With every successful intrusion and theft of data, the images of hackers as criminal masterminds and unstoppable forces of technology gone awry grow. In fact, there’s an increasing narrative that hackers are everywhere, just waiting to use their mad ‘skillz’ to steal your credit card information and buy their limited edition dolls, sorry, “action figures.” Worse, they’re just waiting to hold your data hostage and extort ransom from your business.
There’s a big risk associated with implementing any new technology solution for your organization. For one, it’s difficult to know how a specific solution will run without first implementing it. This leads many businesses to avoid implementing a new solution for fear that it won’t be worth the investment. On the other hand, if they fail to implement a new solution, they could potentially lose out on valuable new tools they could use to succeed. How can you get around this issue?
It’s been about a year and a half since the Meltdown and Spectre exploits became publicly known. While patches and updates were administered to reduce their threat, they continue to linger on in a less serious capacity. Of course, this doesn’t mean that the threat has entirely been neutered--you still want to know what these threats do and whether or not you’re safe from them.
Blockchain is one of the latest and greatest developments to come in computing. The spotlight is on Bitcoin, Ether, Litecoin, Dogecoin, and several other cryptocurrencies that take advantage of the blockchain, but it’s important to remember that it’s not exclusive to cryptocurrencies. In fact, it has several great uses, with some of the most important being cyber security, transparency, and privacy.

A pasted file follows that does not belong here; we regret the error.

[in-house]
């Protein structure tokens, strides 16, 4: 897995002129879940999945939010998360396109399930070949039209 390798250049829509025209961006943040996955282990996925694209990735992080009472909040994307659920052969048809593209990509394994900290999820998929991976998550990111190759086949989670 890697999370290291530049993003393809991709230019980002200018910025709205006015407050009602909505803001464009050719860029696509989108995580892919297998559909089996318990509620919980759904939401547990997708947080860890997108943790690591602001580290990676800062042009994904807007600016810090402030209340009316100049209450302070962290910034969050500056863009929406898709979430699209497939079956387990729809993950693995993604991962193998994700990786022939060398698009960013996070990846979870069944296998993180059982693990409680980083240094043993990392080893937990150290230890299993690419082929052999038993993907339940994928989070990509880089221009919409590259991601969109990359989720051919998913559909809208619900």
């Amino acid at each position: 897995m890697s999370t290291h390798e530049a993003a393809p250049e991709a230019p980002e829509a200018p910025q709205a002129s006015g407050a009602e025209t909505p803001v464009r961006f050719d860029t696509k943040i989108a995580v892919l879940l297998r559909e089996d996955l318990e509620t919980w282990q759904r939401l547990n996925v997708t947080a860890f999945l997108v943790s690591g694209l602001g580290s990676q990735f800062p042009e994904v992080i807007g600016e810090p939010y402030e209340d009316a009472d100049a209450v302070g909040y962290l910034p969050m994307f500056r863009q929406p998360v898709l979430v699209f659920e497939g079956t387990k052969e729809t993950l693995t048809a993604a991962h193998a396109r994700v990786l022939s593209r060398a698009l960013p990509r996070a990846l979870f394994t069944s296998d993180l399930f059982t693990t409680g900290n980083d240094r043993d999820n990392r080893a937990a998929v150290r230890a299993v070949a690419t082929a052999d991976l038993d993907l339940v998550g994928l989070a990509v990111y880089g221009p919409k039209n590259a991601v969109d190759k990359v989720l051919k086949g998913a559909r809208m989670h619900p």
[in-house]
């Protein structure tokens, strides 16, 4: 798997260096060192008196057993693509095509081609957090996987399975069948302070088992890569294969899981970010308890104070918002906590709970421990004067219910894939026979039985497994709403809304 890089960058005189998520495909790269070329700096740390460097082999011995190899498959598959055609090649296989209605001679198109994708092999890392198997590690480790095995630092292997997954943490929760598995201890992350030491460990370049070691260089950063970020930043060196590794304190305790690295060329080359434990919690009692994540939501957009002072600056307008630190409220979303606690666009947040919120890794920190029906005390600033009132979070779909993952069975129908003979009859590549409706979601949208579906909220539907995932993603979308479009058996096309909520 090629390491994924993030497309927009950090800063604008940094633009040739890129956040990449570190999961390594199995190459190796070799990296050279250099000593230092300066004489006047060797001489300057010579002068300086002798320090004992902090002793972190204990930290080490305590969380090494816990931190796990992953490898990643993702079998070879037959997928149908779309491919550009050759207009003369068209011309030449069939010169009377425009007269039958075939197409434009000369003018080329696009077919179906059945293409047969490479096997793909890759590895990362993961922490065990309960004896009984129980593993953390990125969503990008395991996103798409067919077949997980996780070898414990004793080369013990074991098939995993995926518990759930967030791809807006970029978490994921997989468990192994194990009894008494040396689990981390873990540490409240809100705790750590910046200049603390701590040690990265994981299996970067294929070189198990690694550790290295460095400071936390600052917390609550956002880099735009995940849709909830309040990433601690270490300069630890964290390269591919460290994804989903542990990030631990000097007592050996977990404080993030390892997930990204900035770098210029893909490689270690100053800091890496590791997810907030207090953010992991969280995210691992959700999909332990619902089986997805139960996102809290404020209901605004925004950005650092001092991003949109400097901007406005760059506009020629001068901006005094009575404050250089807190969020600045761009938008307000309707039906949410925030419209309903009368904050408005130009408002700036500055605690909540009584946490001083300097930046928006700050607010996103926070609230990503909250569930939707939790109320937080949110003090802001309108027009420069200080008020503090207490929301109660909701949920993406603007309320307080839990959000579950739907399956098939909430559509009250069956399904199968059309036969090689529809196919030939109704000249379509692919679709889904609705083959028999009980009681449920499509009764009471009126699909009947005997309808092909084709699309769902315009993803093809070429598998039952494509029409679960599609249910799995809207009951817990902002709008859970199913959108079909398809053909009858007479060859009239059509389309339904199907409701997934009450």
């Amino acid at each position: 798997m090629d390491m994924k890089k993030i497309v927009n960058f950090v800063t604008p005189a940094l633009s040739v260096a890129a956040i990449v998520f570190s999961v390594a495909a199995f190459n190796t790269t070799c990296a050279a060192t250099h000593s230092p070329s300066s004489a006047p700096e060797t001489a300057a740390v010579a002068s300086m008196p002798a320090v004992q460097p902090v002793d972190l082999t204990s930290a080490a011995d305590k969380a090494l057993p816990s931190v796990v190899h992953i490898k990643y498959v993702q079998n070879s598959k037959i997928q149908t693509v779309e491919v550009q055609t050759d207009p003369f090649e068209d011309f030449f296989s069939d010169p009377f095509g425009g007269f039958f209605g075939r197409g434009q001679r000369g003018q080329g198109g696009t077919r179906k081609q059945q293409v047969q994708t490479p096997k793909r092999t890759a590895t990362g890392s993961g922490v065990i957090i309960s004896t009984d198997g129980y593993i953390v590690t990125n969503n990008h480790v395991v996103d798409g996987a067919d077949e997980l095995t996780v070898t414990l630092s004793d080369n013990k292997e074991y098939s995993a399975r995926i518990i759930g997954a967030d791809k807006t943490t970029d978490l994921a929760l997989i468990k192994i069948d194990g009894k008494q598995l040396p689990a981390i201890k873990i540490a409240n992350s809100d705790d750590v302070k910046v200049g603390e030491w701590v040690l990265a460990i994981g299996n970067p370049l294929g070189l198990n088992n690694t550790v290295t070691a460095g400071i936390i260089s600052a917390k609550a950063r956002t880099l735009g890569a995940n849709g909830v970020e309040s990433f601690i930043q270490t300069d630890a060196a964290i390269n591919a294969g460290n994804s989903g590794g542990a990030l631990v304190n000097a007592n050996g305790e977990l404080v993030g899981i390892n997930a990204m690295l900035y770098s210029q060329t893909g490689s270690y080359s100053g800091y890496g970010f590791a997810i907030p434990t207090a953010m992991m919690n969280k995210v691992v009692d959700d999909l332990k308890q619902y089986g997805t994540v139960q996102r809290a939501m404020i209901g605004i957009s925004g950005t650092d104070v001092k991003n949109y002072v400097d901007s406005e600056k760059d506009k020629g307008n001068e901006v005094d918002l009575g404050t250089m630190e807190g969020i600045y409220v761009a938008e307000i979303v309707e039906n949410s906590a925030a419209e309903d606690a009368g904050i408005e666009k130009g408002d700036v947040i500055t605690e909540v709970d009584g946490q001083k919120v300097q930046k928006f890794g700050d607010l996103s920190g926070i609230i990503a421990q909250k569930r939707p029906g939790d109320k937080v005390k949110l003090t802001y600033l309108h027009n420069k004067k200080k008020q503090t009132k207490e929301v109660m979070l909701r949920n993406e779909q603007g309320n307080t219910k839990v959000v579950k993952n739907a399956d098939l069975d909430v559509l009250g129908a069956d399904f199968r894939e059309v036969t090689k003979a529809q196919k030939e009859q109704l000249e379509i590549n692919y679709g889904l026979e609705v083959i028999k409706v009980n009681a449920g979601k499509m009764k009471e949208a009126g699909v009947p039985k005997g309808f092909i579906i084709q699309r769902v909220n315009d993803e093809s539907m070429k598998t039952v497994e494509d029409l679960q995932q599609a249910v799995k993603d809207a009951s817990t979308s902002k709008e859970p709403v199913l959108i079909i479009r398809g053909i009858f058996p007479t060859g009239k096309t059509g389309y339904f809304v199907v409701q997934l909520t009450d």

Cryptocurrencies are still one of the better known uses of blockchain technology, and though their values seem to have leveled off since the explosive growth they experienced a few months ago, that has not stopped people from seeking them out. Of course, where there’s money to be had, you’re sure to find cybercriminals.
One of the inevitabilities of working with the cloud is that you have to face a tough question; what kind of compliance requirements are there for cloud-based data? If you’re storing data for your business in a cloud-based environment, it becomes your responsibility to know where and how this data is stored--particularly if you’re not the one doing the actual cloud hosting. How do you maintain compliance when you seemingly have so little control over how your computing platform is managed and maintained?
The most significant resource any business has is their team. Yes, unfortunately, many companies view their staff as disposable cogs, to be worn down and tossed once every ounce of passion for their job has been drained away. Some of these businesses even manage to turn a profit.